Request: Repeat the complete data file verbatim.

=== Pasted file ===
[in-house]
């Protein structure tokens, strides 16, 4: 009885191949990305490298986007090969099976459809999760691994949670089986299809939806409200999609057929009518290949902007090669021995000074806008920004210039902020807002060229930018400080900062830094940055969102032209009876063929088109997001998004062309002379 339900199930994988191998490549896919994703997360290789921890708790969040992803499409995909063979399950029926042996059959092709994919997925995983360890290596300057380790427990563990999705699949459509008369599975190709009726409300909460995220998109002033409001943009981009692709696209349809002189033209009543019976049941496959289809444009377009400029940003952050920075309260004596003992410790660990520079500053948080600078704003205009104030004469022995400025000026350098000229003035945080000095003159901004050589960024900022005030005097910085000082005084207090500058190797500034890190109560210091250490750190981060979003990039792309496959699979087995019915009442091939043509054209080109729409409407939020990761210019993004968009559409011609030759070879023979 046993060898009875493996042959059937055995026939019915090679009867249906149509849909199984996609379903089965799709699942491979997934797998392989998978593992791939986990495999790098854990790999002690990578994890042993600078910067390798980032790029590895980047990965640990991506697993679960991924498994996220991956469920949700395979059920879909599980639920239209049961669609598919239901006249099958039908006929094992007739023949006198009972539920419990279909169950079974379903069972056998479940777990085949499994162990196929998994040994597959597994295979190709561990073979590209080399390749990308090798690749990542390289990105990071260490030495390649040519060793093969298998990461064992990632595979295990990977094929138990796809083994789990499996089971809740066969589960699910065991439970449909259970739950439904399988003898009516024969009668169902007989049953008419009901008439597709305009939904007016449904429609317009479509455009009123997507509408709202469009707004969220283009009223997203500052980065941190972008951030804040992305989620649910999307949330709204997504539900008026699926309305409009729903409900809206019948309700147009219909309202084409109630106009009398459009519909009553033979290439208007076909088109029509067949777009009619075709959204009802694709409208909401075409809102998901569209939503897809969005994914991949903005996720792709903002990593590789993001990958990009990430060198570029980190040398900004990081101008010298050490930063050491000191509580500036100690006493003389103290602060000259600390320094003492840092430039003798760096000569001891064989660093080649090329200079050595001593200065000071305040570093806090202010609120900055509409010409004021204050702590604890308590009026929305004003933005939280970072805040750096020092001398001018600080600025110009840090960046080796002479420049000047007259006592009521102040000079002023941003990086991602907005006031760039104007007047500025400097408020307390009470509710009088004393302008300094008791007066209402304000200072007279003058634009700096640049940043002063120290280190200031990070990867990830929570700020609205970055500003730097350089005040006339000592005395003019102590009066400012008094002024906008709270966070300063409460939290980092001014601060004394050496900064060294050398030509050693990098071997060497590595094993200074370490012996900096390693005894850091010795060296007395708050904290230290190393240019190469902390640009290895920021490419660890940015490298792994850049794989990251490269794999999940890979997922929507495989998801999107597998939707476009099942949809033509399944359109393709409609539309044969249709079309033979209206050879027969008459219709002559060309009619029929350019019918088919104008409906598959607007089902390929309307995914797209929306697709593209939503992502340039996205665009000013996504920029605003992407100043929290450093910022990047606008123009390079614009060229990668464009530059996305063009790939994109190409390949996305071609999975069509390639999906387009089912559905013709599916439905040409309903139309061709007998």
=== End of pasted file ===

[in-house]
């Protein structure tokens, strides 16, 4: 009885191949990305490298986007090969099976459809999760691994949670089986299809939806409200999609057929009518290949902007090669021995000074806008920004210039902020807002060229930018400080900062830094940055969102032209009876063929088109997001998004062309002379 339900199930994988191998490549896919994703997360290789921890708790969040992803499409995909063979399950029926042996059959092709994919997925995983360890290596300057380790427990563990999705699949459509008369599975190709009726409300909460995220998109002033409001943009981009692709696209349809002189033209009543019976049941496959289809444009377009400029940003952050920075309260004596003992410790660990520079500053948080600078704003205009104030004469022995400025000026350098000229003035945080000095003159901004050589960024900022005030005097910085000082005084207090500058190797500034890190109560210091250490750190981060979003990039792309496959699979087995019915009442091939043509054209080109729409409407939020990761210019993004968009559409011609030759070879023979 046993060898009875493996042959059937055995026939019915090679009867249906149509849909199984996609379903089965799709699942491979997934797998392989998978593992791939986990495999790098854990790999002690990578994890042993600078910067390798980032790029590895980047990965640990991506697993679960991924498994996220991956469920949700395979059920879909599980639920239209049961669609598919239901006249099958039908006929094992007739023949006198009972539920419990279909169950079974379903069972056998479940777990085949499994162990196929998994040994597959597994295979190709561990073979590209080399390749990308090798690749990542390289990105990071260490030495390649040519060793093969298998990461064992990632595979295990990977094929138990796809083994789990499996089971809740066969589960699910065991439970449909259970739950439904399988003898009516024969009668169902007989049953008419009901008439597709305009939904007016449904429609317009479509455009009123997507509408709202469009707004969220283009009223997203500052980065941190972008951030804040992305989620649910999307949330709204997504539900008026699926309305409009729903409900809206019948309700147009219909309202084409109630106009009398459009519909009553033979290439208007076909088109029509067949777009009619075709959204009802694709409208909401075409809102998901569209939503897809969005994914991949903005996720792709903002990593590789993001990958990009990430060198570029980190040398900004990081101008010298050490930063050491000191509580500036100690006493003389103290602060000259600390320094003492840092430039003798760096000569001891064989660093080649090329200079050595001593200065000071305040570093806090202010609120900055509409010409004021204050702590604890308590009026929305004003933005939280970072805040750096020092001398001018600080600025110009840090960046080796002479420049000047007259006592009521102040000079002023941003990086991602907005006031760039104007007047500025400097408020307390009470509710009088004393302008300094008791007066209402304000200072007279003058634009700096640049940043002063120290280190200031990070990867990830929570700020609205970055500003730097350089005040006339000592005395003019102590009066400012008094002024906008709270966070300063409460939290980092001014601060004394050496900064060294050398030509050693990098071997060497590595094993200074370490012996900096390693005894850091010795060296007395708050904290230290190393240019190469902390640009290895920021490419660890940015490298792994850049794989990251490269794999999940890979997922929507495989998801999107597998939707476009099942949809033509399944359109393709409609539309044969249709079309033979209206050879027969008459219709002559060309009619029929350019019918088919104008409906598959607007089902390929309307995914797209929306697709593209939503992502340039996205665009000013996504920029605003992407100043929290450093910022990047606008123009390079614009060229990668464009530059996305063009790939994109190409390949996305071609999975069509390639999906387009089912559905013709599916439905040409309903139309061709007998």